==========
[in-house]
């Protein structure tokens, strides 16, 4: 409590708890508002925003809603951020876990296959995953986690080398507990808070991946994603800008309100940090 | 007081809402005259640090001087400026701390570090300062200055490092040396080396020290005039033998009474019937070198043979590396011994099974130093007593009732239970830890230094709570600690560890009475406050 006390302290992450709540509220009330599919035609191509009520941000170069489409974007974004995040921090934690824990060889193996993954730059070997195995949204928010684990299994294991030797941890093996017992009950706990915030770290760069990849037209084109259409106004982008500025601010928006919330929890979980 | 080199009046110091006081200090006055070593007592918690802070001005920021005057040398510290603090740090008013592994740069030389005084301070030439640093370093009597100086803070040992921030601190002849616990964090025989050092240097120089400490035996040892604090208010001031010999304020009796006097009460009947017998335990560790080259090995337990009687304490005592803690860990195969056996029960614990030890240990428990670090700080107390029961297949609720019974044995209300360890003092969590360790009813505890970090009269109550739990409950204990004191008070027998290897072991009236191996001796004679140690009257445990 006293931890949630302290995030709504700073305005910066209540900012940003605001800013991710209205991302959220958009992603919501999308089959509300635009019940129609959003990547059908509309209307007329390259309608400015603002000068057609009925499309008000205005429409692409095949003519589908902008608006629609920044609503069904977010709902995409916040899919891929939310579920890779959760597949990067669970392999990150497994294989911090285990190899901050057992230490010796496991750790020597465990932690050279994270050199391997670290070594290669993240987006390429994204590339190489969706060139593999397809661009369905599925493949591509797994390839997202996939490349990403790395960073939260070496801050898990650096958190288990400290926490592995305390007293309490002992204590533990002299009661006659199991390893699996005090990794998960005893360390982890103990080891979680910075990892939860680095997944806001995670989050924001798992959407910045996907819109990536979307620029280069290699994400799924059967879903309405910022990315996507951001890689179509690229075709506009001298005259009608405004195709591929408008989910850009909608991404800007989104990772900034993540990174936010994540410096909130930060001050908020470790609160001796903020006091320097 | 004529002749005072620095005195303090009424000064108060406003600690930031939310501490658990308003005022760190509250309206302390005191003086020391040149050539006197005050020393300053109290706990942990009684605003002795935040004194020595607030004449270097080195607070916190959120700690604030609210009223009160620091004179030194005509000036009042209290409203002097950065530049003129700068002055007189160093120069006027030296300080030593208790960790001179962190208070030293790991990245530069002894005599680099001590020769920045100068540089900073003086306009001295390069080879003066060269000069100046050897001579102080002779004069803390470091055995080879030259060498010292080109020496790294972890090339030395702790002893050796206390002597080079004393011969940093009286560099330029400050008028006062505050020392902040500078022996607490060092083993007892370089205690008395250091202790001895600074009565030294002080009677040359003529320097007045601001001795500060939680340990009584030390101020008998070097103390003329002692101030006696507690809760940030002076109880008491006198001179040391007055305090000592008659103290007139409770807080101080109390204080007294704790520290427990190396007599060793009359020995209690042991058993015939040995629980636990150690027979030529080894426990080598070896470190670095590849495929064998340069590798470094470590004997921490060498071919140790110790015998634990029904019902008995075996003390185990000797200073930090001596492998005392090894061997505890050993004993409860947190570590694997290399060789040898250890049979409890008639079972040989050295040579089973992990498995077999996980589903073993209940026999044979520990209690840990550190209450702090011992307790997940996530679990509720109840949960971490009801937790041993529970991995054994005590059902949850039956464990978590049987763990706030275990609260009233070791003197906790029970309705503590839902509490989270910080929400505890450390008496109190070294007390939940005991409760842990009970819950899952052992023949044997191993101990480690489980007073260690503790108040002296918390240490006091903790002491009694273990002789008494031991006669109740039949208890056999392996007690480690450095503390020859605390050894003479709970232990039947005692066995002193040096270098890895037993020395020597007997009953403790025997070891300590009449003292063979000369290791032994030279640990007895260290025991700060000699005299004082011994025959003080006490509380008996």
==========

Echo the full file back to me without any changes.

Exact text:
[in-house]
């Protein structure tokens, strides 16, 4: 409590708890508002925003809603951020876990296959995953986690080398507990808070991946994603800008309100940090 | 007081809402005259640090001087400026701390570090300062200055490092040396080396020290005039033998009474019937070198043979590396011994099974130093007593009732239970830890230094709570600690560890009475406050 006390302290992450709540509220009330599919035609191509009520941000170069489409974007974004995040921090934690824990060889193996993954730059070997195995949204928010684990299994294991030797941890093996017992009950706990915030770290760069990849037209084109259409106004982008500025601010928006919330929890979980 | 080199009046110091006081200090006055070593007592918690802070001005920021005057040398510290603090740090008013592994740069030389005084301070030439640093370093009597100086803070040992921030601190002849616990964090025989050092240097120089400490035996040892604090208010001031010999304020009796006097009460009947017998335990560790080259090995337990009687304490005592803690860990195969056996029960614990030890240990428990670090700080107390029961297949609720019974044995209300360890003092969590360790009813505890970090009269109550739990409950204990004191008070027998290897072991009236191996001796004679140690009257445990 006293931890949630302290995030709504700073305005910066209540900012940003605001800013991710209205991302959220958009992603919501999308089959509300635009019940129609959003990547059908509309209307007329390259309608400015603002000068057609009925499309008000205005429409692409095949003519589908902008608006629609920044609503069904977010709902995409916040899919891929939310579920890779959760597949990067669970392999990150497994294989911090285990190899901050057992230490010796496991750790020597465990932690050279994270050199391997670290070594290669993240987006390429994204590339190489969706060139593999397809661009369905599925493949591509797994390839997202996939490349990403790395960073939260070496801050898990650096958190288990400290926490592995305390007293309490002992204590533990002299009661006659199991390893699996005090990794998960005893360390982890103990080891979680910075990892939860680095997944806001995670989050924001798992959407910045996907819109990536979307620029280069290699994400799924059967879903309405910022990315996507951001890689179509690229075709506009001298005259009608405004195709591929408008989910850009909608991404800007989104990772900034993540990174936010994540410096909130930060001050908020470790609160001796903020006091320097 | 004529002749005072620095005195303090009424000064108060406003600690930031939310501490658990308003005022760190509250309206302390005191003086020391040149050539006197005050020393300053109290706990942990009684605003002795935040004194020595607030004449270097080195607070916190959120700690604030609210009223009160620091004179030194005509000036009042209290409203002097950065530049003129700068002055007189160093120069006027030296300080030593208790960790001179962190208070030293790991990245530069002894005599680099001590020769920045100068540089900073003086306009001295390069080879003066060269000069100046050897001579102080002779004069803390470091055995080879030259060498010292080109020496790294972890090339030395702790002893050796206390002597080079004393011969940093009286560099330029400050008028006062505050020392902040500078022996607490060092083993007892370089205690008395250091202790001895600074009565030294002080009677040359003529320097007045601001001795500060939680340990009584030390101020008998070097103390003329002692101030006696507690809760940030002076109880008491006198001179040391007055305090000592008659103290007139409770807080101080109390204080007294704790520290427990190396007599060793009359020995209690042991058993015939040995629980636990150690027979030529080894426990080598070896470190670095590849495929064998340069590798470094470590004997921490060498071919140790110790015998634990029904019902008995075996003390185990000797200073930090001596492998005392090894061997505890050993004993409860947190570590694997290399060789040898250890049979409890008639079972040989050295040579089973992990498995077999996980589903073993209940026999044979520990209690840990550190209450702090011992307790997940996530679990509720109840949960971490009801937790041993529970991995054994005590059902949850039956464990978590049987763990706030275990609260009233070791003197906790029970309705503590839902509490989270910080929400505890450390008496109190070294007390939940005991409760842990009970819950899952052992023949044997191993101990480690489980007073260690503790108040002296918390240490006091903790002491009694273990002789008494031991006669109740039949208890056999392996007690480690450095503390020859605390050894003479709970232990039947005692066995002193040096270098890895037993020395020597007997009953403790025997070891300590009449003292063979000369290791032994030279640990007895260290025991700060000699005299004082011994025959003080006490509380008996």